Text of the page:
A step by step guide through the process of designing a whole house ventilation system.
With Mechanical Ventilation with Heat Recovery (MVHR) increasingly becoming the ventilation system of choice for new build projects, contractors need to be familiar with the design and specification of whole house ventilation technologies. National Ventilation specialises in offering a full design service including quotations, unit calculations, a full kit list, recommended duct routes, as well as ensuring that it meets building regulations.
These are the 9 steps that we take to design and specify a ventilation system for you:
Step 1 – The first step in designing a ventilation system is obtaining the architects drawings in order to specify the correctly sized ventilation unit and the correct type and lengths of ducting – whilst ensuring it complies with Building Regulations. National Ventilation works with the contractor to design a system that will provide the correct levels of ventilation and would physically work within the structure.Step 2 – Next, National Ventilation looks at the architect drawings and the property details, including room dimensions, and enters these details into an airflow calculator. This ensures the ventilation specified meets the airflow demands of each room.
Step 3 – Once the total airflow figure is calculated an MVHR unit is selected to improve indoor air quality and reduce space heating costs. National Ventilation has a full range of MVHR units available and designs the systems so the unit is never working at more than 75% of its maximum capacity which helps ensure it works quietly and efficiently. Our range of units include the new Monsoon Energysaver™ IntelliSystem Heat Recovery Unit with touch screen and app control for easy installation, plus the Monsoon Energysaver™ MON-HRU Heat Recovery Range, which offers up to 94% heat recovery efficiency.Step 4 – The next step in ventilation design is to decide where best to locate the MVHR unit. Often it can be located in a loft, however, if there are vaulted ceilings an alternative location is needed, such as a utility room.
Step 5 – Next it is important to work out where to locate risers and ducting. When designing the ventilation for the property, National Ventilation talks to the contractor about where to run the ducting. If there are vaulted ceilings there will be no ceiling voids to run ducting. As an alternative ducting can be run through webbed eco joists, however, if this is not an option National Ventilation would discuss with the contractor other solutions such as running the ducting between floors or within stud walls.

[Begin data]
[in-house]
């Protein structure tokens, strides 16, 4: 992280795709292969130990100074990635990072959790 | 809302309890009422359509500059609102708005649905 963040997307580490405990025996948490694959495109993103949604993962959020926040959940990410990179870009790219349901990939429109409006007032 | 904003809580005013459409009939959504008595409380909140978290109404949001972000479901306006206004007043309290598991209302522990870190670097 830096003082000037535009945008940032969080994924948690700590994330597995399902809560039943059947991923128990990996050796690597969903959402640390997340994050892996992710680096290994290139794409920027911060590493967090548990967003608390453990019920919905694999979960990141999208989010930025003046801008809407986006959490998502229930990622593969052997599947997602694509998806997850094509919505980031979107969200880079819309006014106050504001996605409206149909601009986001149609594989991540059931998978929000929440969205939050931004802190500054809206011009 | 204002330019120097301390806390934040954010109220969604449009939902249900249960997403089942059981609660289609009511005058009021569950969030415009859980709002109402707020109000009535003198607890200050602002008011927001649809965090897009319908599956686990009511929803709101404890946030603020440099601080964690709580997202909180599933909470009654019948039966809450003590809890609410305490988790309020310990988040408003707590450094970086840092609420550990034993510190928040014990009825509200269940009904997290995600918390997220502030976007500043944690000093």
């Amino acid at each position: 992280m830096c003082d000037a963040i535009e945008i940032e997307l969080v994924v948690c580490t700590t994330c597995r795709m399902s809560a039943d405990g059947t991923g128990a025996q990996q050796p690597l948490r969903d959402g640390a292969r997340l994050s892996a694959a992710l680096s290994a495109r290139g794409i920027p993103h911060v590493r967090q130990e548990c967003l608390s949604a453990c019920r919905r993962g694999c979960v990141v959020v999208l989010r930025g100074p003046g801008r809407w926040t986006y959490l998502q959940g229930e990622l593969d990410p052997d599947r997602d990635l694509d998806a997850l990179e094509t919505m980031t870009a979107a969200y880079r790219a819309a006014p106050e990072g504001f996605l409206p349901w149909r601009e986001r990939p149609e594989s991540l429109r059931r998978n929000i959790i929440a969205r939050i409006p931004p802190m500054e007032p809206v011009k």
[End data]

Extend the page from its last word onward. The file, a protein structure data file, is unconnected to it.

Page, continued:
Step 6 – Having decided on ducting location, the next step is to decide whether to use rigid or semi-rigid ducting. Semi rigid ductwork, such as National Ventilation’s Monsoon Radial ducting, is ideal for smaller developments since it is flexible, robust and up to 60% quicker to install. This type of ducting also means fewer mistakes, since even a novice can Install it to a high standard, resulting in an airtight installation and Improving system performance. With a plethora of plenums and accessories this system can overcome over 99% of issues that may occur on-site.
Step 7 – The next step is consider controls. Traditionally MVHR is often boosted on bathroom lighting, however, not every bathroom visit is a shower or a bath and so systems can boost unnecessarily. As an alternative National Ventilation therefore offers a more efficient control method with an in-duct humidistat fitted in the ducting which means the boosts only triggers when humidity rises. An in-duct humidistat also takes less time to install and is more costeffective as less wiring is needed to install it since electricians only need to wire the humidistat back to the fan because the fan is constantly on, drawing air from the bathroom.
Step 8 – Once the initial design is complete National Ventilation will send the design and quote to the contractor’s electrical wholesaler. This is supplied with detailed calculations, proposed ducting layout, where to put the MVHR unit and risers and how to control the unit.
Step 9 – However, although a design may appear correct on paper it is vital to ensure a design works on-site. Quite often architect plans only tell half the story and contractors can often be caught out if things such as steels don’t show up on the original plans. The knock-on effect of this can be a need for additional materials that haven’t been considered in the original calculations. National Ventilation’s BPEC accredited project managers therefore carry out a free pre-order site visit to ensure the design will perform as Intended. This visit is a great trouble shooting exercise and Is also a good opportunity for the electrical contractor to learn more about the Installation process. By using a free planning and advice service, such as the one offered by National Ventilation, electrical contractors can be safe In the knowledge that they are Installing a well-designed system and will have a point of contact that will assist them throughout the whole job.